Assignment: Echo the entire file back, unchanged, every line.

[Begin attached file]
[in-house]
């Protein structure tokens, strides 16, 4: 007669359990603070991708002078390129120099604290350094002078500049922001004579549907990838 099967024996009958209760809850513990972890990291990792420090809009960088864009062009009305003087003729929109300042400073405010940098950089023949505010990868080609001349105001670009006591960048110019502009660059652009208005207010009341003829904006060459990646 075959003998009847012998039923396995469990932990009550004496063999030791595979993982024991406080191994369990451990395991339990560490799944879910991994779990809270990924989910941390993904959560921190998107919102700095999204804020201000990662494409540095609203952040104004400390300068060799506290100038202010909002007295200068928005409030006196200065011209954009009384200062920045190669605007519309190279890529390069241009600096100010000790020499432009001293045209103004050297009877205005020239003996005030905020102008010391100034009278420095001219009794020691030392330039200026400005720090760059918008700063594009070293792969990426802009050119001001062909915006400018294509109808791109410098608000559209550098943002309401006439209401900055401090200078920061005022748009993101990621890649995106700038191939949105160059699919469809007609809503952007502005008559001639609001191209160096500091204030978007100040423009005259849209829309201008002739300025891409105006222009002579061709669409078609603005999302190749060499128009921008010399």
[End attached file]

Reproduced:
[in-house]
């Protein structure tokens, strides 16, 4: 007669359990603070991708002078390129120099604290350094002078500049922001004579549907990838 099967024996009958209760809850513990972890990291990792420090809009960088864009062009009305003087003729929109300042400073405010940098950089023949505010990868080609001349105001670009006591960048110019502009660059652009208005207010009341003829904006060459990646 075959003998009847012998039923396995469990932990009550004496063999030791595979993982024991406080191994369990451990395991339990560490799944879910991994779990809270990924989910941390993904959560921190998107919102700095999204804020201000990662494409540095609203952040104004400390300068060799506290100038202010909002007295200068928005409030006196200065011209954009009384200062920045190669605007519309190279890529390069241009600096100010000790020499432009001293045209103004050297009877205005020239003996005030905020102008010391100034009278420095001219009794020691030392330039200026400005720090760059918008700063594009070293792969990426802009050119001001062909915006400018294509109808791109410098608000559209550098943002309401006439209401900055401090200078920061005022748009993101990621890649995106700038191939949105160059699919469809007609809503952007502005008559001639609001191209160096500091204030978007100040423009005259849209829309201008002739300025891409105006222009002579061709669409078609603005999302190749060499128009921008010399």